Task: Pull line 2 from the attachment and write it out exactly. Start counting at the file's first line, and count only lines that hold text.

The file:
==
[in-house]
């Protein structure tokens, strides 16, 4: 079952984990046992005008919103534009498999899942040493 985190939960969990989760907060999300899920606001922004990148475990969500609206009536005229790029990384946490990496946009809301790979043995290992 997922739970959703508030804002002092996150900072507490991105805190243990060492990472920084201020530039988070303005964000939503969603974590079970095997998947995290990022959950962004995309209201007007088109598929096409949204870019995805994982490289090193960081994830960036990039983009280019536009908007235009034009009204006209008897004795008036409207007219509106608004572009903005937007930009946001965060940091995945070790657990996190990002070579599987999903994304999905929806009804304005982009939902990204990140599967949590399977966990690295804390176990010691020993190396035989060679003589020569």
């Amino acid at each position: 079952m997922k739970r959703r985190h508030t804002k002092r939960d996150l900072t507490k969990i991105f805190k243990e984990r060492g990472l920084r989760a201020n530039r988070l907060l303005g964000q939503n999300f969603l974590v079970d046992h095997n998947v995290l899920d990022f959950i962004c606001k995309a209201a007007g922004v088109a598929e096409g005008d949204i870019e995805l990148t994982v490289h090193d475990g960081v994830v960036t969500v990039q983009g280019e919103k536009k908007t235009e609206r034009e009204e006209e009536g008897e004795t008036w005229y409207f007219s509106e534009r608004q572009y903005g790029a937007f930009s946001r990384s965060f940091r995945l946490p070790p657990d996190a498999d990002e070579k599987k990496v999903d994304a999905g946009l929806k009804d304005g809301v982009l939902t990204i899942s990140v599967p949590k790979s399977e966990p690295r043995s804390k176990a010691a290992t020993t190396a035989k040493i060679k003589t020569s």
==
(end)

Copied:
């Protein structure tokens, strides 16, 4: 079952984990046992005008919103534009498999899942040493 985190939960969990989760907060999300899920606001922004990148475990969500609206009536005229790029990384946490990496946009809301790979043995290992 997922739970959703508030804002002092996150900072507490991105805190243990060492990472920084201020530039988070303005964000939503969603974590079970095997998947995290990022959950962004995309209201007007088109598929096409949204870019995805994982490289090193960081994830960036990039983009280019536009908007235009034009009204006209008897004795008036409207007219509106608004572009903005937007930009946001965060940091995945070790657990996190990002070579599987999903994304999905929806009804304005982009939902990204990140599967949590399977966990690295804390176990010691020993190396035989060679003589020569």